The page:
Anishinaabe expressionist artist George Morrison (1919-2000) was born on the Grand Portage Indian Reservation in Minnesota, but his quest as an artist took him far, both literally – he studied in France, Italy and Spain and at the Art Students League of New York, painted on Cape Code and taught at the Rhode Island School of Design – and figuratively – he became friends with Jackson Pollock and Willem de Kooning and other prominent action painters and abstract expressionists. While his aesthetic drew on their modernist vision, he embraced nature as his religion, inspired by the rocks, trees, woods and wide horizon surrounding his birthplace as well as his people’s legends. Modern Spirit: The Art of George Morrison, a touring retrospective of his exquisite paintings, elemental totemic sculpture, and drawings and prints, highlights the romantic, spiritual dimensions of his art.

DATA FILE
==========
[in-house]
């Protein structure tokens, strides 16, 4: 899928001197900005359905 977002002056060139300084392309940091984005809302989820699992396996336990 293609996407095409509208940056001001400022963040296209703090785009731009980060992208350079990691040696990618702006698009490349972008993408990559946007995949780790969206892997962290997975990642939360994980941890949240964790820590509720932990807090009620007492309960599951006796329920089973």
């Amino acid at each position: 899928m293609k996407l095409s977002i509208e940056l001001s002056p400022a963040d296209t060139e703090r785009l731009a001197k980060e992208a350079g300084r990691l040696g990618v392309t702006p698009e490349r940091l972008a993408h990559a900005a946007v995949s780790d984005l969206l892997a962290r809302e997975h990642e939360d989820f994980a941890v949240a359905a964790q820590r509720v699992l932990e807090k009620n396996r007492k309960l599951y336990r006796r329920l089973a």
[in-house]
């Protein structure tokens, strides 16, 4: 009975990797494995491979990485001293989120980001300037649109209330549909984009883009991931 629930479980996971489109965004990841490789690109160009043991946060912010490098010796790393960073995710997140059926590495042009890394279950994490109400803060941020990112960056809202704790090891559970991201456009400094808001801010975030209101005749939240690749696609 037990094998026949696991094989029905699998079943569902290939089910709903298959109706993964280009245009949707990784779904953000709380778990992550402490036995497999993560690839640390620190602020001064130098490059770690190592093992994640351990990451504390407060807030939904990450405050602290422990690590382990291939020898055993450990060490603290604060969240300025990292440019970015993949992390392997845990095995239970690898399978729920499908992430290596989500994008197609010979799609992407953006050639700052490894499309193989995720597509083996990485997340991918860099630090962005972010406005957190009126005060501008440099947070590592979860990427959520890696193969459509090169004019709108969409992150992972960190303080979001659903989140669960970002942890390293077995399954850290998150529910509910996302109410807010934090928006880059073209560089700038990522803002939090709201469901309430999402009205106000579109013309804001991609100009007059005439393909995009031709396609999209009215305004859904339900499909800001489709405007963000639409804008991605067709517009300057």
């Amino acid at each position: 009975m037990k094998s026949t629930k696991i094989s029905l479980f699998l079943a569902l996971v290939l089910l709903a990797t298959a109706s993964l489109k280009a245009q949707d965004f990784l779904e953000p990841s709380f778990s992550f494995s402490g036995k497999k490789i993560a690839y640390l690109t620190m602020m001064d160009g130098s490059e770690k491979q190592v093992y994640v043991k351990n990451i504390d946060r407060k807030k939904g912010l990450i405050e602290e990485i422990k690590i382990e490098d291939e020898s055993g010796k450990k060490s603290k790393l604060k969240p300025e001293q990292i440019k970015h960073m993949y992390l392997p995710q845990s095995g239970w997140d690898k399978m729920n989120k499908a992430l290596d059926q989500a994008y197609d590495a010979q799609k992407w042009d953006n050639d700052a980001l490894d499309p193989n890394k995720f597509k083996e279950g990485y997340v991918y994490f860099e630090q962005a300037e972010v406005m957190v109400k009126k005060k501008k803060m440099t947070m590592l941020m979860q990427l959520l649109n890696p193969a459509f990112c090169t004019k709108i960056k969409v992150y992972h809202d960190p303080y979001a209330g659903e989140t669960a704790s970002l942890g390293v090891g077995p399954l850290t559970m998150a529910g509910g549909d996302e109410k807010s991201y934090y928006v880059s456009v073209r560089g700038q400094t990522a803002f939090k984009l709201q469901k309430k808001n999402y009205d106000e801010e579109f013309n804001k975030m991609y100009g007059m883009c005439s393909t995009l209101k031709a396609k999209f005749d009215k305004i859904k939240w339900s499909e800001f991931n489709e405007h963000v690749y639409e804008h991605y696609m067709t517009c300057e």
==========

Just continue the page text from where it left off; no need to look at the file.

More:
National Museum of the American Indian, New York City, 24 October 2013 – 23 February 2014 and travelling to six museums during 2015.
The National Museum of the American Indian
Almost 500 years after the "discovery" of America, at last the original inhabitants are being recognized with a new edifice on the Mall of the United States capital. On September 21, 2004 the National Museum of the American Indian opened to the public, the building designed by Douglas Cardinal, a Canadian Native American architect, and its contents reviewed by natives from all the Americas.